We still wanted to add something else, because if you look at this scene from Captain America Winter Soldier as an example, sequences like this often have slight pauses that break up the action. These pauses can act either as a chance for the viewer to have a breather from the action, or as a way to build up tension to prepare the viewer for another moment of action. To fit this into our film, we decided that the orange wouldn’t fall off the table at first, it would just stop at the edge. There would then be a pause as you wonder if it’s going to fall, before someone knocks the table, causing the orange to fall and breaking the momentary suspense. It’s only a small detail, but I feel that it gives the film the right pace, because if you had the orange falling, rolling, and falling again all in one quick-cut motion, it might feel like it built up and up but never really came to a conclusion. With the pause in, the orange falling off the table is emphasized, meaning that that moment becomes the conclusion.
- Long establishing shot – pan around orange on the edge of the fruit bowl
- Stationary shot – *pause* orange falls out of bowl onto table
- Series of close shots – shows the orange rolling across table from different angles
- Tracking & wide shots – orange rolling across table (these shots including close ones can be cut up and arranged during editing)
- stationary extreme close shot – orange stops at edge of table *music stops & it’s silent*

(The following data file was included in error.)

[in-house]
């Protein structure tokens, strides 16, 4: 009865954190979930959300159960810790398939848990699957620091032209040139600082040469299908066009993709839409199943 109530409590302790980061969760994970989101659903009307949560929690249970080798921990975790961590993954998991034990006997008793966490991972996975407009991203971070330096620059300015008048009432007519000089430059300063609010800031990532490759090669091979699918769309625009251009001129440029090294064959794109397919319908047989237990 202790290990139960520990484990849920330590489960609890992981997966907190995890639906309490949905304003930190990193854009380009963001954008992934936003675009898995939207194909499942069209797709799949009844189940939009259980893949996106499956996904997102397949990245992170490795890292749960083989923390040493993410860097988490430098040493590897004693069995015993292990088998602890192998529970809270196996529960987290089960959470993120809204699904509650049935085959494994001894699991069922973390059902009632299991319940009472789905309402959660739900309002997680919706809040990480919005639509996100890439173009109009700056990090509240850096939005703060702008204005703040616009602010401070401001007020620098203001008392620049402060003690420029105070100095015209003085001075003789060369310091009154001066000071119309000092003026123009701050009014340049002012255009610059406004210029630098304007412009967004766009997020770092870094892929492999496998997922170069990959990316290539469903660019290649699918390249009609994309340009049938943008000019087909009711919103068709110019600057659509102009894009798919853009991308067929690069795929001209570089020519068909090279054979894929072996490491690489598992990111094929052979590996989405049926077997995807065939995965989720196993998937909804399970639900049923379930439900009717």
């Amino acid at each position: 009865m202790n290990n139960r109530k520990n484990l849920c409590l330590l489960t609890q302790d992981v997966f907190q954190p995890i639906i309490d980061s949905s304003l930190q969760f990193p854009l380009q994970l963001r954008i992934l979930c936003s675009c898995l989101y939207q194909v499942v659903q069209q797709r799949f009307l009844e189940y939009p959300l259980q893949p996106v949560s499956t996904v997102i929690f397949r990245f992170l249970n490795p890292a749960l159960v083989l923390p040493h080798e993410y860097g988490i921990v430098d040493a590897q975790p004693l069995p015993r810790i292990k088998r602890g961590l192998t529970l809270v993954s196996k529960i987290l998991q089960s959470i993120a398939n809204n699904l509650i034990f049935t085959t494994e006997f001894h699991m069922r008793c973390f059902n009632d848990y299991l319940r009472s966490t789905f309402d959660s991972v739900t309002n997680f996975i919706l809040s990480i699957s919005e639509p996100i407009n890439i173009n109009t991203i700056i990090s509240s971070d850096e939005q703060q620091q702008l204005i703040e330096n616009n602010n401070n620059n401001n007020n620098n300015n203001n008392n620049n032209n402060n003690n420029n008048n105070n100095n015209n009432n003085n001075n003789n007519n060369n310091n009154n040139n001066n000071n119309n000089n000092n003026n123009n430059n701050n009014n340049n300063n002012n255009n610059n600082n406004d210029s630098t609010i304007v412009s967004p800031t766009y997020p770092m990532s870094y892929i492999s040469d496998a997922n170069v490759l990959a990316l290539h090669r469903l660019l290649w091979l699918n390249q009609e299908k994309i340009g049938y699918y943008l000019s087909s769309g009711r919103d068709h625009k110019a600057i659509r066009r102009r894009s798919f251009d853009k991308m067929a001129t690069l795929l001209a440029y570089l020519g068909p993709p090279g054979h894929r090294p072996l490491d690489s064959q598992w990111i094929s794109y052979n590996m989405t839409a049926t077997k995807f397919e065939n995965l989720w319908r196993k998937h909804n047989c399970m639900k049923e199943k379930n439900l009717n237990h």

- Mid (?) shot – someone knocks table
- *dramatic music starts again* Tracking shot – orange falling off table (slow motion?) (possibly 2 or three shots?)
Possible extra shots for 4 and 5: – tracking shot. Birds eye view of orange rolling across table.
– stationary shot. Orange rolls into camera lens
– stationary mid shot. Shows table from the side. Orange rolls across the shot
– tracking shot. Side mid view of orange rolling across table.
First test shots
Because our film is fairly simple and short, we are actually going to shoot it twice, the first one being a screen test, so we get a full view of what it’s going to look like. However, before we did this, we wanted to do a couple of test shots, mainly to try out the DSLR’s and see how they would affect the way we film, and also to test a couple of our trickier shots that we weren’t sure were going to work.
One of the major difficulties we discovered was the focus. As you can see from our storyboard, the majority of our shots are close shots, and we want the focus to be on the orange, meaning the depth-of-focus is very shallow. When the orange is still, there’s no problem. However, as soon as the orange starts rolling it is very difficult to keep the focus on it. To combat this, we had to spend a lot of time practicing refocusing the camera as we were filming, which was harder than we thought as it was easy to change the focus too fast or too slow.
Another problem that we hadn’t considered, is that oranges are quite difficult to control. Because of the shape, they don’t roll straight and this could lead to some continuity errors because the shots won’t line up. Unfortunately, there isn’t really a way to fix it, we’ll just have to take multiple shots until we get it right and buy the roundest orange we can. Also, our film requires the orange to very specifically stop at the edge of the table, and we don’t have enough control over it to get it to do this. Wilson in our group suggested that instead, we could film the orange rolling away from the edge of the table and reverse the clip during editing, which I think will look quite effective.
Apart from that, our first tests went fairly well. We all got a chance to try the camera and get familiar with it and because we tested out a few of the shots, we now have more faith that our storyboard will work when we do our proper screen test.